|Photos by Stacy Kranitz|
How do you get to Carnegie Hall?
--ancient Zen riddle
IT'S HALF PAST FOUR IN THE AFTERNOON, AND THE big front room with the picture window and high ceiling and green walls, hung with pictures of John Coltrane and Jimi Hendrix and Bob Dylan, is full of motion and noise. The 4 o'clock students give way to the 4:30: Ingoing tide meets outgoing, making eddies and whirlpools of teachers and parents and children of various sizes and colors and ages. (There's a dog present as well.) The practice rooms empty and fill up again; a muffled, accidental counterpoint of violin, piano, banjo, flute, whatever, played mostly with a beginner's deliberateness, colors the air. A new student, on scholarship, comes in for her first lesson; she's brought flowers. A young woman just arrived from New York drops off a résumé; the area, she says, reminds her of the East Village. Kids whose lessons haven't started and kids who haven't gone home yet do homework, twist into pretzels, fidget with their instruments, roughhouse, color, run next door for candy, argue with their parents; one negotiates himself a bribe of $4 per half-hour of practice. Mothers commiserate over Eminem. Everyone seems to know someone else from the world outside, through school, through kids, through work or just from the neighborhood.
"You painted your toenails," school manager Jennifer Bolger says to a little girl in pink Hello Kitty sandals. Tacked to a bulletin board behind Bolger are a certificate from the El Centro del Pueblo Family Development Network, "in recognition for your service to the children and their families in the Echo Park community," and a clutch of kids' drawings, one of which bears the legend, written in block letters: "NEWS FLASH: ALL THE TEACHERS WHO WORK HERE ROCK."
The Silverlake Conservatory of Music is located between the Carnicería San Antonio and a storefront of no immediately clear purpose in the little old Moroccan-style complex called Sunset Junction, on an especially groovy, funky, motley, hill-cradled block of Sunset Boulevard. The space had once been a thrift store, and then for a while an unoccupied empty box; but since last October it has been filled with a school -- which is to say, by an idea, and by people committed to the idea. The material facilities don't amount to more than a few pianos, some whiteboards and music stands, a couple of low-slung blue couches and some Eames-y wooden chairs, and assorted walls and doors. The rest is all atmosphere and possibility. It is not a conservatory in the Juilliard sense, having no educational prerequisites, age restrictions, curriculum, semesters, accreditation or degrees, but is technically, and legally, a "music store with lessons," and not much of a music store at that. It's simply a place where teachers -- 25, when last I asked -- may teach and students (close to 400, about half of them adults) may learn. There is no prejudice as to instruments or musical styles. The conservatory was designed to be accommodating; there being no faculty per se -- the instructors are all independent contractors, who kick back to the school a quarter of what they make, a better-than-usual arrangement -- it will try to find someone to show you how to play whatever you want to play, whether it be sitar, theremin or pennywhistle. "A whole variety of instruments, approaches, chemistries," says Keith Barry, the dean of education.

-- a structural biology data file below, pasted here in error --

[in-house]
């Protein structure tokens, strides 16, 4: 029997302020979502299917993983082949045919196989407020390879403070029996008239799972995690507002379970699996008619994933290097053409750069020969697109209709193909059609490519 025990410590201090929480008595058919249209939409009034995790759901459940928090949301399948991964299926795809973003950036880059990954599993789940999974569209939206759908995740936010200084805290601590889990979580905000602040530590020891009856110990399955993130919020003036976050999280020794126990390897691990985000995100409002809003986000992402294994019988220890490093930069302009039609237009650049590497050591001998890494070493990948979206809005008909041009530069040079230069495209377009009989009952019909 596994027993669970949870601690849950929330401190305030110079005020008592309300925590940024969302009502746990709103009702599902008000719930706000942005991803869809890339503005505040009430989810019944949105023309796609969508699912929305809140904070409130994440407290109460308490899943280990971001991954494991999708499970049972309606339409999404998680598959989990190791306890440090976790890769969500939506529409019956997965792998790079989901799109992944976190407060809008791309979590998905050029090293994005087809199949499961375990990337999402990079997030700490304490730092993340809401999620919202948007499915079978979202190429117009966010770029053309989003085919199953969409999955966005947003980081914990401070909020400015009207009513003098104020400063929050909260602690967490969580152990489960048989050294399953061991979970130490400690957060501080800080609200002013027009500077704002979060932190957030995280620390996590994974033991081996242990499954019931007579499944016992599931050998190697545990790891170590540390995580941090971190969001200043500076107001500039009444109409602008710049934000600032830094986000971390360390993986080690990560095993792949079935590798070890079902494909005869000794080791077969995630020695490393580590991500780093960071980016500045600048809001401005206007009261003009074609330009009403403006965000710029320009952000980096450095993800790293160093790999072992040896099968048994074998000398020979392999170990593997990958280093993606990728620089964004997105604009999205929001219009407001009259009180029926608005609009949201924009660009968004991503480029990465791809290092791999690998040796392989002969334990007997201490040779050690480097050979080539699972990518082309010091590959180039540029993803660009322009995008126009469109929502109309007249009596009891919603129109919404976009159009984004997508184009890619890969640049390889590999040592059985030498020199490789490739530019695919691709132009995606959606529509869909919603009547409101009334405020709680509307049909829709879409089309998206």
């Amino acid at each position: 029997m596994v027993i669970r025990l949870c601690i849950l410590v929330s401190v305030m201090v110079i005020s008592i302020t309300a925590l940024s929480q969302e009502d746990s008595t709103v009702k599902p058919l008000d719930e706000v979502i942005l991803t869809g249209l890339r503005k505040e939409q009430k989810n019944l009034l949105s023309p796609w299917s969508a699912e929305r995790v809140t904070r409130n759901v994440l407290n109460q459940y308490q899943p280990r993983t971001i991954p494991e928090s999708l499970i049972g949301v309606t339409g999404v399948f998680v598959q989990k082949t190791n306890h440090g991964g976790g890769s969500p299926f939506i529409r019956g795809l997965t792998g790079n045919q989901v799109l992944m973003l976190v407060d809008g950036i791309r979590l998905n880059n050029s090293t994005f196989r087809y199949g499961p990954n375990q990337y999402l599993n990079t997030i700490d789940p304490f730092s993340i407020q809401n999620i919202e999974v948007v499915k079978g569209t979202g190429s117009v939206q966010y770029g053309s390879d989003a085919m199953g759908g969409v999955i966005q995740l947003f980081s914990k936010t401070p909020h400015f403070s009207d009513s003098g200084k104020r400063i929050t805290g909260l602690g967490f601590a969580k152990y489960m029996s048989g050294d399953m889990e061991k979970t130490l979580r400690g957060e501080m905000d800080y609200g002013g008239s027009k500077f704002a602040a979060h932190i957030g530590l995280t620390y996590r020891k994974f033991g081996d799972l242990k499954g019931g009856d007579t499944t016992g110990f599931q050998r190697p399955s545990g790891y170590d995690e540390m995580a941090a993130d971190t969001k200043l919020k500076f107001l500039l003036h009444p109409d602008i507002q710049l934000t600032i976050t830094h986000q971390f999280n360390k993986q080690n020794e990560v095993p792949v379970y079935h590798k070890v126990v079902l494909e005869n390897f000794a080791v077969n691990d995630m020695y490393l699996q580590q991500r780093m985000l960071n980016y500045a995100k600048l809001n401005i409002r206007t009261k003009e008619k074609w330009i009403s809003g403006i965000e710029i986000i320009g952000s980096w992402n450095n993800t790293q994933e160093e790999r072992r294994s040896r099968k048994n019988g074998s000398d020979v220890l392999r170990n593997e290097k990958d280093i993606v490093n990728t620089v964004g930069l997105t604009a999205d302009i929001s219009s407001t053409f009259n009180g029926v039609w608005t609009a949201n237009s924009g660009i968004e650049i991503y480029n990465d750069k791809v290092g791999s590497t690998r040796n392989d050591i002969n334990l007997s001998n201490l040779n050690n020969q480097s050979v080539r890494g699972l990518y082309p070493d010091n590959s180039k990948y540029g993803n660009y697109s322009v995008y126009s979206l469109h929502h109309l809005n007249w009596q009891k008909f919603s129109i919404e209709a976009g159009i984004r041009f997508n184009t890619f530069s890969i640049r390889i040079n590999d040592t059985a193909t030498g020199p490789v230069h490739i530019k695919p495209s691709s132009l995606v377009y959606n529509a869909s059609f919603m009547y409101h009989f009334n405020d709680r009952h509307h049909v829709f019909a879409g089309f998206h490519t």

All atmosphere and possibility:
Cameron Johnson, left, and Fish
In the beginning there were three: Flea, Keith and Pete. Flea -- who also answers to the name of Michael Balzary, plays bass in the Red Hot Chili Peppers and sometimes acts in movies -- provided the means; Keith, who is also called Tree, and has known Flea since junior high school, brought the music-educational expertise, chose teachers, established procedures; and Pete Weiss, who as far as I know is only called Pete Weiss, put in the practical work that made the idea a physical reality.
It happened that the day I first visited the conservatory was the day Pete Weiss took his leave as its director. Not long after the school opened late last year, Keith Barry quit; not long after Weiss left, Barry returned. The principals are all circumspect regarding the particulars of this administrative do-si-do, but the old music-world term "creative differences" seems to apply, and each gives credit where credit is due. In any case, Weiss was ready to go. His job there, as they say in the moving pictures, was done; the school was permitted and outfitted and up and running, and there was no longer much for him to do. "I was starting to feel guilty about burdening the school with my salary," he said, as we sat in the front room, the big picture window giving a fine view of the Rough Trade emporium -- "Sex, Leather & Spurs" -- across the street. "Because the point is, we want to make a profit so that we can give free lessons." Leaving, said Weiss, "is only sad in the way that it's sad when a mom takes her kid to kindergarten and drops him off for the first day . . . It's just so nice to be in here in the afternoon when there's parents and kids and so many people just in the neighborhood, you know -- 'I've been meaning to take piano all these years.' We've always been looking for that kind of community where you walk down the street and see people you know, and you go to a store and everyone recognizes you -- and I think that's what's been created over here. And, see, there's Rodney walkin' by" -- and there was Rodney walking by -- "and we'll wave" -- they waved -- "and it's a small town now in this big metropolis."